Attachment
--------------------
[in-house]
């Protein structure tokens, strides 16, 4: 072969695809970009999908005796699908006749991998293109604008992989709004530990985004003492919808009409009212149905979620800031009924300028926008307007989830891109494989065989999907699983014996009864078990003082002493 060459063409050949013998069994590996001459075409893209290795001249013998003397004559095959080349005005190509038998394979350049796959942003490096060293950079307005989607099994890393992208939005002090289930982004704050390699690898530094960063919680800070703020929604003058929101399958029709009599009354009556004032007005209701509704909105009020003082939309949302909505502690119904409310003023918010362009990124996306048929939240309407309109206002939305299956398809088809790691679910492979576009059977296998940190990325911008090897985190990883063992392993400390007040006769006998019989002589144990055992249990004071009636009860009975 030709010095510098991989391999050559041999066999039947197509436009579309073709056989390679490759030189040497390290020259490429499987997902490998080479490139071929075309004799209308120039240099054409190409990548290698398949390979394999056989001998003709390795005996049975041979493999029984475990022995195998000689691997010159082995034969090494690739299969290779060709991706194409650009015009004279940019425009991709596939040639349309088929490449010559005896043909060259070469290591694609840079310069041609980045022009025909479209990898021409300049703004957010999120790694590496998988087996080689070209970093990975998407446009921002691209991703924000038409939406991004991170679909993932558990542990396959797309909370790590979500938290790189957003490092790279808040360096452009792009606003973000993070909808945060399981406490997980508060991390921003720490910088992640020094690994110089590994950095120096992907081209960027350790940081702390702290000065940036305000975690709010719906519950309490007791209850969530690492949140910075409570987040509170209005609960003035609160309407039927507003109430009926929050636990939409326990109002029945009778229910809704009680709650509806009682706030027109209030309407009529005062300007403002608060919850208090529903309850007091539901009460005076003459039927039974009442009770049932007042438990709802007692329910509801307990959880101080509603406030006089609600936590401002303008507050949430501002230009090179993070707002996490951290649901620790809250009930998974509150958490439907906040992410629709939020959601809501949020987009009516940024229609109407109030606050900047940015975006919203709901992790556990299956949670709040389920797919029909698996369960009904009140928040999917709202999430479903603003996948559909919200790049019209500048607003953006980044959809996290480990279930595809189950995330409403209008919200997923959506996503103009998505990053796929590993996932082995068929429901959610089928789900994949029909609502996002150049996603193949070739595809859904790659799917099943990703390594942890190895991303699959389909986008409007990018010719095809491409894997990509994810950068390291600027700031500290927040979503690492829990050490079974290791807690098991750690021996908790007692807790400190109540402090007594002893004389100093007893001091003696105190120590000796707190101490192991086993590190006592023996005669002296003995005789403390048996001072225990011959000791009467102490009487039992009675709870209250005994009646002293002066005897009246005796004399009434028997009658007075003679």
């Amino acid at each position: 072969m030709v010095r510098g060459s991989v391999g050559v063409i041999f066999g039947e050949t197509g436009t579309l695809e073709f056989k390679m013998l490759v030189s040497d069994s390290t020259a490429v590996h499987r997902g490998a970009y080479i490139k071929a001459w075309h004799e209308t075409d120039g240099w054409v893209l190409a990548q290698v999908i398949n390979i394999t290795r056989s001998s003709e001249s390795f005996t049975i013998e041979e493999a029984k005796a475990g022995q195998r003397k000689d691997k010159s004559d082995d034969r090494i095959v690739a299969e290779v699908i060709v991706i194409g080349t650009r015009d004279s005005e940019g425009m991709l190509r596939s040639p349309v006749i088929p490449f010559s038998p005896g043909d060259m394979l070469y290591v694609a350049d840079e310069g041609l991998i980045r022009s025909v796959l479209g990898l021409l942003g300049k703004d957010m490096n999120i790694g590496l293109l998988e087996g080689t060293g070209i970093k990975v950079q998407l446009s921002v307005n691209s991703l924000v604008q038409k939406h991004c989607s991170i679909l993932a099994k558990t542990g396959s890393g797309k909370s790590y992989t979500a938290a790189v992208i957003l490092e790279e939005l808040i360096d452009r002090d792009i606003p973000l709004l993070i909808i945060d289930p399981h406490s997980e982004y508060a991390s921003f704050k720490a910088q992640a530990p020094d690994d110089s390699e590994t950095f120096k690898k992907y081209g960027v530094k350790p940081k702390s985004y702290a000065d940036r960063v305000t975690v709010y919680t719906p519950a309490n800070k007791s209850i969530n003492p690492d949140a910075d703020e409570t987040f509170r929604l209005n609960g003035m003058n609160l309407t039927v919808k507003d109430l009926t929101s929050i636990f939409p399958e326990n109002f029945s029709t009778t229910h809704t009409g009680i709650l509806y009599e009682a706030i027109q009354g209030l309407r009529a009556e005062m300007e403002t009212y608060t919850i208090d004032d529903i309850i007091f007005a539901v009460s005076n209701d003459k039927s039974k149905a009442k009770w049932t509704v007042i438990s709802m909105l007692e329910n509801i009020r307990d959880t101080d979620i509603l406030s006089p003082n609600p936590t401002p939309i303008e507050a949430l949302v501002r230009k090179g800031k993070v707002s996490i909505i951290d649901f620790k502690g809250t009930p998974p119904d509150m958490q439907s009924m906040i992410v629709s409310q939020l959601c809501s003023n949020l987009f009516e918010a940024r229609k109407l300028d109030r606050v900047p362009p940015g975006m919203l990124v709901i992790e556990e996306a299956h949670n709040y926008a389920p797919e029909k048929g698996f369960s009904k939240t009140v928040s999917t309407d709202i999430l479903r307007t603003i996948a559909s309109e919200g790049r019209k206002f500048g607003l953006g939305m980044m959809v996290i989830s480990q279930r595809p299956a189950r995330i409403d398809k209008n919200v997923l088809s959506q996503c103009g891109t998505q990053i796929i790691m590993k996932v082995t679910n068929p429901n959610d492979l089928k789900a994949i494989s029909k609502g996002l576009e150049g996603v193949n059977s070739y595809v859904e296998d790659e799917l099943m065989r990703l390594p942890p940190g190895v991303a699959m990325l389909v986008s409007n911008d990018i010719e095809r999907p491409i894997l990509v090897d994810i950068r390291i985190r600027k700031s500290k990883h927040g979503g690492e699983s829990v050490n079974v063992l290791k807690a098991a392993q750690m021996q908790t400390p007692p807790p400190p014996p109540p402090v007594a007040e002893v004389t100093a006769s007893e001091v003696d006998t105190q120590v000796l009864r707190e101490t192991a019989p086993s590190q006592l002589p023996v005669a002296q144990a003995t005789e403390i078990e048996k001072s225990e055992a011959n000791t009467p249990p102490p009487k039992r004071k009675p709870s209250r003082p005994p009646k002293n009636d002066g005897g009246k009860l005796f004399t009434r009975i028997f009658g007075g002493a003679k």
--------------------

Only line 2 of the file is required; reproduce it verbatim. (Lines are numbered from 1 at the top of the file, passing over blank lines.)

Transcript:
């Protein structure tokens, strides 16, 4: 072969695809970009999908005796699908006749991998293109604008992989709004530990985004003492919808009409009212149905979620800031009924300028926008307007989830891109494989065989999907699983014996009864078990003082002493 060459063409050949013998069994590996001459075409893209290795001249013998003397004559095959080349005005190509038998394979350049796959942003490096060293950079307005989607099994890393992208939005002090289930982004704050390699690898530094960063919680800070703020929604003058929101399958029709009599009354009556004032007005209701509704909105009020003082939309949302909505502690119904409310003023918010362009990124996306048929939240309407309109206002939305299956398809088809790691679910492979576009059977296998940190990325911008090897985190990883063992392993400390007040006769006998019989002589144990055992249990004071009636009860009975 030709010095510098991989391999050559041999066999039947197509436009579309073709056989390679490759030189040497390290020259490429499987997902490998080479490139071929075309004799209308120039240099054409190409990548290698398949390979394999056989001998003709390795005996049975041979493999029984475990022995195998000689691997010159082995034969090494690739299969290779060709991706194409650009015009004279940019425009991709596939040639349309088929490449010559005896043909060259070469290591694609840079310069041609980045022009025909479209990898021409300049703004957010999120790694590496998988087996080689070209970093990975998407446009921002691209991703924000038409939406991004991170679909993932558990542990396959797309909370790590979500938290790189957003490092790279808040360096452009792009606003973000993070909808945060399981406490997980508060991390921003720490910088992640020094690994110089590994950095120096992907081209960027350790940081702390702290000065940036305000975690709010719906519950309490007791209850969530690492949140910075409570987040509170209005609960003035609160309407039927507003109430009926929050636990939409326990109002029945009778229910809704009680709650509806009682706030027109209030309407009529005062300007403002608060919850208090529903309850007091539901009460005076003459039927039974009442009770049932007042438990709802007692329910509801307990959880101080509603406030006089609600936590401002303008507050949430501002230009090179993070707002996490951290649901620790809250009930998974509150958490439907906040992410629709939020959601809501949020987009009516940024229609109407109030606050900047940015975006919203709901992790556990299956949670709040389920797919029909698996369960009904009140928040999917709202999430479903603003996948559909919200790049019209500048607003953006980044959809996290480990279930595809189950995330409403209008919200997923959506996503103009998505990053796929590993996932082995068929429901959610089928789900994949029909609502996002150049996603193949070739595809859904790659799917099943990703390594942890190895991303699959389909986008409007990018010719095809491409894997990509994810950068390291600027700031500290927040979503690492829990050490079974290791807690098991750690021996908790007692807790400190109540402090007594002893004389100093007893001091003696105190120590000796707190101490192991086993590190006592023996005669002296003995005789403390048996001072225990011959000791009467102490009487039992009675709870209250005994009646002293002066005897009246005796004399009434028997009658007075003679």